1 May 2014

Exploring morals with The Notorious Mrs Ebbsmith at Jermyn Street Theatre

The Notorious Mrs Ebbsmith looked like the sort of thing that I ought to see and Jermyn Street Theatre seemed the sort of place that I ought to see it in, so I went to see it.

Its main appeal was that it was like watching the Orange Tree Theatre playing away from home and, as a proud season-ticket holder, it was almost my duty to go.

The likeness between the two theatres came from both the play and the cast.

The Notorious Mrs Ebbsmith was written by Arthur Wing Pinero in 1985 and addressed the morals of that time. The Orange Tree has put on a few Pinero plays and the last one that I went to see was The Thunderbolt in 2010.

Two of the cast I recognised from the Orange Tree, having seen both Christopher Ravenscroft (pictured) and Robert Benfield play there several times. Robert was also in the last thing that I say at Jermyn Street, the wonderful The White Carnation.

The shocking situation that the play describes to us is that of a young politician with a promising career who has given up his wife and life in London for a Bohemian life in Italy with (the notorious) Agnes Ebbsmith. They talk of a future together where they live proudly unmarried and writing books.

Disrupting this dream is the call from home.

His uncle, the Duke of St Olpherts, who was played wonderfully by Christopher Ravenscroft, arrives on a mission to bring young Lucas back where he would maintain an empty marriage for the sake of his political career.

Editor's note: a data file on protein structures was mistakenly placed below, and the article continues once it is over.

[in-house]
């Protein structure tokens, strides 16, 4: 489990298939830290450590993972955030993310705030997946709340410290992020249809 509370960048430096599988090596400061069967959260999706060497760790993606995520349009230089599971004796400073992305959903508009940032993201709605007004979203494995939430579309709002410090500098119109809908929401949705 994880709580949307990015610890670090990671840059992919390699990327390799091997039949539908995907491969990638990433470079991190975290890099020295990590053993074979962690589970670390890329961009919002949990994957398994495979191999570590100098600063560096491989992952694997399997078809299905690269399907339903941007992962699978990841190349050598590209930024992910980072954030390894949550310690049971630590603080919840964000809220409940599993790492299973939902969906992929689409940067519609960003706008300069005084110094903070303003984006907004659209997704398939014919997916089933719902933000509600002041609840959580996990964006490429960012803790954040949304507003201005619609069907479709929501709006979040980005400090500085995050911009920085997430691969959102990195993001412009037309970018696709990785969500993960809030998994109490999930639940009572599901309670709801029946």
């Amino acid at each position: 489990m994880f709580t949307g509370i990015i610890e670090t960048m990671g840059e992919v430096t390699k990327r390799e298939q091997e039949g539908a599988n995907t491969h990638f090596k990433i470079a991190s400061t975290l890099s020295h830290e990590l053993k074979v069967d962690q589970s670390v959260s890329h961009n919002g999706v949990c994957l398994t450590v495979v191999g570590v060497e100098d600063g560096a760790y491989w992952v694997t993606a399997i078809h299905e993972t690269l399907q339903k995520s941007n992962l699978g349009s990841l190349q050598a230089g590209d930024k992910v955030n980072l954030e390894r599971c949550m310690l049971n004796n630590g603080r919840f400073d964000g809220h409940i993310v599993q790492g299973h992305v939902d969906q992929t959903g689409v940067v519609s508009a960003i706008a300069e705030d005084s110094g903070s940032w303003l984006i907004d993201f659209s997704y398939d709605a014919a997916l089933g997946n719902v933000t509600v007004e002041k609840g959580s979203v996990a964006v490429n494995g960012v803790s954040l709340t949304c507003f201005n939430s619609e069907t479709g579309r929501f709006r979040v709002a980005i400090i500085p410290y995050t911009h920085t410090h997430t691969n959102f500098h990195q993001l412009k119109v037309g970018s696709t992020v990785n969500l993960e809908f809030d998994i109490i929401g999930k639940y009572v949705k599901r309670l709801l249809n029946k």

Agnes is pulled in a different direction by people she met in Italy, a widower and her priest brother. They are both shocked by the situation and sympathetic to the people involved. They develop their own plans for revolving the crisis.

Other people arrive, many discussions about the future are held, several people have big decisions to make and gradually a resolution, of sorts, is reached. Nobody gets what they really wanted but everybody can accept the compromises that have been arrived at. It could almost be seen as a happy ending though several dreams are lost along the way.

The Notorious Mrs Ebbsmith is all about gentle conversations and a great deal is revealed about all of the characters, their pasts, their motivations and their aspirations. Events move slowly but forcefully. It is a play creamy rich in drama while remaining refreshingly modest in action.

There are some lighter moments too and the two servants in Agnes and Lucas' household were often at the centre of those. They also had lovely uniforms with little touches of decoration that brightened the stage whenever they were on.

This was an assured and confident performance that made the drama interesting and relevant despite being based on the moral standards of another age.

The Notorious Mrs Ebbsmith was an immensely entertaining play that dealt with a difficult subject with sensitivity and realism. More like that please.

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